It’s not yet hurricane season, but one tropical storm (Ana) is already in the books. Fortunately, the storm did little damage, and it actually precedes a hurricane season that most forecasts indicate is going to feature a below-average number of storms.
Forecasters expect two factors to work against tropical storm formation. An El Niño pattern is expected to develop in the Pacific, which should cause wind shear in the Atlantic. Wind shear kills tropical storm development. At the same time, lower temperatures are expected to dominate in the eastern Atlantic, which also makes the formation of storms more difficult.
Since 1984, Colorado State University’s William Gray (now with Philip Klotzbach) has been issuing early June tropical storm forecasts based off environmental factors like those mentioned above (among other statistics). The forecasts have been pretty good given that early June is 10 weeks before the beginning of peak hurricane season (mid-August to late October).
If these forecasts hold over the next few weeks, chances are that the season will fall below the 30-year normal of 12.1 tropical storms.
There is a clear correlation (0.62) between the forecasts and the eventual number of tropical storms. In the 31 June forecasts, the average miss was a little less than three storms. Only the forecast for the record-breaking 2005 season was off by more than seven. Even in that year, though, the forecast called for an above-average 15 tropical storms.
The point is that if Colorado State’s April forecast of seven storms holds through early June, then we’re looking at a greater than 70 percent chance of a below-average season based on past accuracy. The April forecasts (issued for only the past 20 years and not as accurate as June’s) have never differed by more than three storms from the June predictions.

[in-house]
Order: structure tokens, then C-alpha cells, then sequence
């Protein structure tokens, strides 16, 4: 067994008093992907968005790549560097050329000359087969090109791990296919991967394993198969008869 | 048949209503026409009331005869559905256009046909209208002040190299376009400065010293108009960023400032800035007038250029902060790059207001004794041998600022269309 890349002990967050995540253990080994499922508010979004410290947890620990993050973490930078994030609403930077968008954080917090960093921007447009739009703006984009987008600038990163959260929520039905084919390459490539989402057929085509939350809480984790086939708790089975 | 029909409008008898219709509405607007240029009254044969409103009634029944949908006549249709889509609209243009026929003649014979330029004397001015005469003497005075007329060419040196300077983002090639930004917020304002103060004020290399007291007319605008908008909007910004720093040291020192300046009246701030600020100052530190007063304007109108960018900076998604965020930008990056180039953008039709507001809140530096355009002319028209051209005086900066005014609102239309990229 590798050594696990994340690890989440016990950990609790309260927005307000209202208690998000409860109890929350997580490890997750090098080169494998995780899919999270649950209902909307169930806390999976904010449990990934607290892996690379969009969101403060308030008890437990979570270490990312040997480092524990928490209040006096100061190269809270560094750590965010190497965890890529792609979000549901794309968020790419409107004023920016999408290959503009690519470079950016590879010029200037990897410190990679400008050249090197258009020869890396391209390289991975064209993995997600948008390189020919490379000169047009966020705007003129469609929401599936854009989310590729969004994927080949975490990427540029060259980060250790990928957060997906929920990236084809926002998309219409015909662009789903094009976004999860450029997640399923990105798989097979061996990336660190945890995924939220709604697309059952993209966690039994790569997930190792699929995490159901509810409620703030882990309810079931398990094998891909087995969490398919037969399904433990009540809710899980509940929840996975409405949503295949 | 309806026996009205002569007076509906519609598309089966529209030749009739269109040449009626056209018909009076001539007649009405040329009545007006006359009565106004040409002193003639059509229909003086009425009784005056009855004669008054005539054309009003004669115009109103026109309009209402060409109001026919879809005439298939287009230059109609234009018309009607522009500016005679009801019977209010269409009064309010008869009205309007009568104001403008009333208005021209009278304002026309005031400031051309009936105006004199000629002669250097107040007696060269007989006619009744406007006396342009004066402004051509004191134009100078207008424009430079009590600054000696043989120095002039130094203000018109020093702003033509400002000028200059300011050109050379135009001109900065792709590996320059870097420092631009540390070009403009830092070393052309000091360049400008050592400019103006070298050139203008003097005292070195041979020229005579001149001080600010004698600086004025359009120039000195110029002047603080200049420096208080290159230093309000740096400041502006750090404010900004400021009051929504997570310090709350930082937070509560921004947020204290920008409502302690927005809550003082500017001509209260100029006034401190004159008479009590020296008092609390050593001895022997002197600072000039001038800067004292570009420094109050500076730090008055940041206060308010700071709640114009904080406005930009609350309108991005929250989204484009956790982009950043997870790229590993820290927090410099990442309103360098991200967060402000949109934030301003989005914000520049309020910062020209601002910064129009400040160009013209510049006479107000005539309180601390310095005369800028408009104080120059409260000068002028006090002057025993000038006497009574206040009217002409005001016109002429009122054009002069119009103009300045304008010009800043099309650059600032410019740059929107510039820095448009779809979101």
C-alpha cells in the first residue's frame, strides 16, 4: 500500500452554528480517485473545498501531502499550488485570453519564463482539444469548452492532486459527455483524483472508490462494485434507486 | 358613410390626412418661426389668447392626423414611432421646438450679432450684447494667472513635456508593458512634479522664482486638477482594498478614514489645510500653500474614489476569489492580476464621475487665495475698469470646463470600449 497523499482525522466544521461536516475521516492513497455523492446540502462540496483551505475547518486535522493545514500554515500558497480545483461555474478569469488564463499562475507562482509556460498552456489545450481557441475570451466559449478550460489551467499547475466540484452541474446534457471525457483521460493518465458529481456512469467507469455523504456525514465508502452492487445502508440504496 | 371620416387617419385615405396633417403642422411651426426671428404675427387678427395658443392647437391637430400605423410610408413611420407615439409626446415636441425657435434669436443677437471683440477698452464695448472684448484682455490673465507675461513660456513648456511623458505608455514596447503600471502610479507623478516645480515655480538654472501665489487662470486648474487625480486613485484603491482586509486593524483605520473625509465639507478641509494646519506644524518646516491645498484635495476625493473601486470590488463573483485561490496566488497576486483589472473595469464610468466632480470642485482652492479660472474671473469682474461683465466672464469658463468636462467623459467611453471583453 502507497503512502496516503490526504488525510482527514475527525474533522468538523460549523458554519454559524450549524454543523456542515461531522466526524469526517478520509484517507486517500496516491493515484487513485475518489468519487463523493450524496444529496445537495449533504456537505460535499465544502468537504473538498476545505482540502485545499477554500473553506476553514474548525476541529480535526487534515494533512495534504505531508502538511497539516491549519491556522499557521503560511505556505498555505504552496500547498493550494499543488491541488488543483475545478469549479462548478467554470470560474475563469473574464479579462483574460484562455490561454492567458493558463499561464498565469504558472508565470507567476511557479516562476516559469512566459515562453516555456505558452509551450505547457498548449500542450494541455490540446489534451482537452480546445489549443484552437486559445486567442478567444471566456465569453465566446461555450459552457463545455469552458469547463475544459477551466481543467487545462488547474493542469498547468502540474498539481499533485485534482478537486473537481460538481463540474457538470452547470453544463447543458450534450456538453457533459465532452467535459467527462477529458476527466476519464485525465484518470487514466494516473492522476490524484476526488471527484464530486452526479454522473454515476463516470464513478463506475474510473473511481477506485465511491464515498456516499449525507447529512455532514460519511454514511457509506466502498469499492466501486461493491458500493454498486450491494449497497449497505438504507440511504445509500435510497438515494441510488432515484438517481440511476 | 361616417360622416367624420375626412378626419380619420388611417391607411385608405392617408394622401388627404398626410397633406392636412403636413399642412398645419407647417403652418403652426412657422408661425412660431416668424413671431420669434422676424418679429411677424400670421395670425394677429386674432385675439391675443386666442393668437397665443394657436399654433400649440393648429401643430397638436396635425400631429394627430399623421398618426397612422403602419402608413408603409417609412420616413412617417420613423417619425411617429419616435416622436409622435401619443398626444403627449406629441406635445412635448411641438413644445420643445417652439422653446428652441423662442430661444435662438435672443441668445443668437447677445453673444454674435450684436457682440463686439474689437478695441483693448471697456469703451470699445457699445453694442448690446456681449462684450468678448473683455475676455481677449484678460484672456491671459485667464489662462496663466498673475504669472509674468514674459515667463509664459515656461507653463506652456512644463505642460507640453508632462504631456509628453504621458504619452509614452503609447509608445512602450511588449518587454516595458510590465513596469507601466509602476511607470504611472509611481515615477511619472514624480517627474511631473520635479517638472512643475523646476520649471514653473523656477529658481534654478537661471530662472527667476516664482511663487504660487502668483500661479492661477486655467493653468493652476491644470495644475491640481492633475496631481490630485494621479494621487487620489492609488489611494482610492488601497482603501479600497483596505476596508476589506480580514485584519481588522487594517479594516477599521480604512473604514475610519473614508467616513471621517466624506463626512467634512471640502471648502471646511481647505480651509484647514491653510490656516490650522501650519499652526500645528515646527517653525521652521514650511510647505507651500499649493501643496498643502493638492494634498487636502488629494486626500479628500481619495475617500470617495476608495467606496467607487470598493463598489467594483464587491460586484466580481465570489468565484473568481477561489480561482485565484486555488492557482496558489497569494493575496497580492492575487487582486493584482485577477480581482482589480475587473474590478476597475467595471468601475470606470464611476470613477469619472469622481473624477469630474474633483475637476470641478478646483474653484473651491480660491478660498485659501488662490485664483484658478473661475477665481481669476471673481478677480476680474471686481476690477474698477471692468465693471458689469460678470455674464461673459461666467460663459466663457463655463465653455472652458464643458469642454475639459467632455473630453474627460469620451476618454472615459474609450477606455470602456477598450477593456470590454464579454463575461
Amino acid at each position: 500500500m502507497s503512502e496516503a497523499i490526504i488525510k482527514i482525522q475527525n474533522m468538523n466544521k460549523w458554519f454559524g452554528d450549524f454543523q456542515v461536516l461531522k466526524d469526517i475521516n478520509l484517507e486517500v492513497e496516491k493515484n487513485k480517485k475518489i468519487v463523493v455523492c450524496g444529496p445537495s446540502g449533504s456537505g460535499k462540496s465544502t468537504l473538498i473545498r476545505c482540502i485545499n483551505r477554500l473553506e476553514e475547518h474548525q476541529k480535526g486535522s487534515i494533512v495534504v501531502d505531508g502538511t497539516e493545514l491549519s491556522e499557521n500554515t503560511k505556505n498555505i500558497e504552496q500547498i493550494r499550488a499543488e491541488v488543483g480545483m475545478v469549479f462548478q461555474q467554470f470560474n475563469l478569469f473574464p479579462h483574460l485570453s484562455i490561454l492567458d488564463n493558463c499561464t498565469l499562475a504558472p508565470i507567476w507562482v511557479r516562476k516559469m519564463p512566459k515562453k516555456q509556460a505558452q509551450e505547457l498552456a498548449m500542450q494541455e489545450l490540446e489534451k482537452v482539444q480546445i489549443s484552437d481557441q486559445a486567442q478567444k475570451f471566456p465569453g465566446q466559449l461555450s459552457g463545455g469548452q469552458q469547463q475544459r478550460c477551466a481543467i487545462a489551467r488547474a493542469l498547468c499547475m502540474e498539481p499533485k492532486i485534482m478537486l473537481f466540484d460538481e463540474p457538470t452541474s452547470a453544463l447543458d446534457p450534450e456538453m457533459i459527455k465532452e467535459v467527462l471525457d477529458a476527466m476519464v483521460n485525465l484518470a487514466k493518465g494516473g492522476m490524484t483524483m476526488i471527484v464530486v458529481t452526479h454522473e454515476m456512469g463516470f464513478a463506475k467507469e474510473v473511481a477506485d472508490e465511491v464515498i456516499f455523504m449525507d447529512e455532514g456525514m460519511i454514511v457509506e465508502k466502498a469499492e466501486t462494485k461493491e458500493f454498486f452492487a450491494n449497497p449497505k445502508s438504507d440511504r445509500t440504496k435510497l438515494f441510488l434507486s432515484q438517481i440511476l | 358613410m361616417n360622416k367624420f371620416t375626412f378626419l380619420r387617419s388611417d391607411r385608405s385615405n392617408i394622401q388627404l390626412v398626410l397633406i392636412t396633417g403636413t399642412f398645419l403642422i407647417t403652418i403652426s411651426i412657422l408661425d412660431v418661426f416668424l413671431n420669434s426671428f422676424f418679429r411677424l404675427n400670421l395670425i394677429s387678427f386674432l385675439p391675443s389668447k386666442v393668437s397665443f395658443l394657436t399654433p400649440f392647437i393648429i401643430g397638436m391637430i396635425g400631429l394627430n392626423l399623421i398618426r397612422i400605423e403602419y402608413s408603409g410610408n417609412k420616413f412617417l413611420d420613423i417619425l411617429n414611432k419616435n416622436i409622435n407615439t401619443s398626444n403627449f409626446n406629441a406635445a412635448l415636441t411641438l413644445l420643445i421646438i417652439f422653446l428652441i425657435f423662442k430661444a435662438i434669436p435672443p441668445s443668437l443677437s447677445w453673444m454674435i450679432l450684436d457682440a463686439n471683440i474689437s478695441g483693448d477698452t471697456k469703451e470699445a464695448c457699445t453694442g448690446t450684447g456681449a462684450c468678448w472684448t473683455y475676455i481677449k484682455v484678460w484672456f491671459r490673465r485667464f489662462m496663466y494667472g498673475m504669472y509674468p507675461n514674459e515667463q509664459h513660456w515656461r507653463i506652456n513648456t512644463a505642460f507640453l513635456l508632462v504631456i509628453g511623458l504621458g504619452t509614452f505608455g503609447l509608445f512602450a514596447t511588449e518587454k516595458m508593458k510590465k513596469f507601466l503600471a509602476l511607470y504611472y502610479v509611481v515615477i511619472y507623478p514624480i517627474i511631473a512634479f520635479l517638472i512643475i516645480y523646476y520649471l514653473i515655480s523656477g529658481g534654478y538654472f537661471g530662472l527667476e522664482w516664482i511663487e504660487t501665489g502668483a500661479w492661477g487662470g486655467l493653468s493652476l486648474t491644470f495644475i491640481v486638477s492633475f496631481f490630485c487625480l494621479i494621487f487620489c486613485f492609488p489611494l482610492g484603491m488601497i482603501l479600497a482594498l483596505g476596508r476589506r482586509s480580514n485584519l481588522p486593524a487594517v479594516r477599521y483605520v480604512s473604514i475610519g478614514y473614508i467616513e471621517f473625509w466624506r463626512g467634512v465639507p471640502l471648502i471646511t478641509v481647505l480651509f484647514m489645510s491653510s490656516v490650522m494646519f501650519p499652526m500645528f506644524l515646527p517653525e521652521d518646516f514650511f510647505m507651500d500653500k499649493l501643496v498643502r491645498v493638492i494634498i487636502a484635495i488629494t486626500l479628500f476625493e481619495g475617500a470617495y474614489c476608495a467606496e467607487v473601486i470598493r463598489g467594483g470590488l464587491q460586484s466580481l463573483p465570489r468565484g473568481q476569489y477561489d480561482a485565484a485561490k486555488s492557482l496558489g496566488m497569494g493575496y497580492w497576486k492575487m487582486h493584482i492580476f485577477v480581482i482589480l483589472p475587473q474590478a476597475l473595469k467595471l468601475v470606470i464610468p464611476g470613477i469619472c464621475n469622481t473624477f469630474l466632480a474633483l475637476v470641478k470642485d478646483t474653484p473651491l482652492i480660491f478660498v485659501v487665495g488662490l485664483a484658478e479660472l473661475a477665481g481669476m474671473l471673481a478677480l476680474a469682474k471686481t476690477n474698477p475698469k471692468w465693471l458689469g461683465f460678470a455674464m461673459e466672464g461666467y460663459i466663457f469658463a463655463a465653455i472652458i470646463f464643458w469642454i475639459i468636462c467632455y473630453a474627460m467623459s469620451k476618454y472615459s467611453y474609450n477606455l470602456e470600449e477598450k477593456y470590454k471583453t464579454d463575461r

NOAA’s Climate Prediction Center (CPC), which will issue its May forecast in the next few weeks, has had a similar track record.1 The average in its range forecasts has been off by 3.7 storms since it began issuing range forecasts in 2001. (A range forecast is what it sounds like: forecasting a range for the number of storms in a season.) During the same stretch, which includes the 2005 outlier, Colorado State’s forecasts have been off by an average of 3.4 storms. Since the CPC started issuing a probability for its ranges in 2008, its 70 percent confidence interval has captured the actual number of tropical storms 71 percent (five out of seven) of the time.
While the number of tropical storms that form can be forecast with reasonable accuracy, Colorado State’s forecasting of the wind speed for these tropical storms has not added nearly as much information to how many storms there will be.
Since 1984, the correlation between predicted hurricanes (tropical storms with sustained winds of 74 mph or greater) in June and the eventual number (0.36) is worse than for tropical storms. Both tropical storm and hurricane forecasts have a median error of two storms, but since 1984 we’ve always gotten two to 15 hurricanes each season, compared with six to 28 tropical storms. That means it takes much more skill to get closer to the correct number of tropical storms. Over the past 14 seasons, the correlation between the predicted number of hurricanes and the actual number has been only 0.19 for both Colorado State and the CPC. In other words, there hasn’t been much of a relationship at all. That’s not too surprising given that forecasters still have a difficult time forecasting the intensity of a hurricane even a few days out.
Even so, if the June hurricane forecast calls for three storms, there’s a little less than a 70 percent chance of a below-average number of hurricanes (six) based on Colorado State’s accuracy over the past 31 years.
Overall, we’re likely looking at a normal to below-average season for tropical activity, unless something changes. That doesn’t mean anyone is out of the woods. All it takes is one tropical storm to make landfall to cause a lot of damage. So continue to keep an eye out.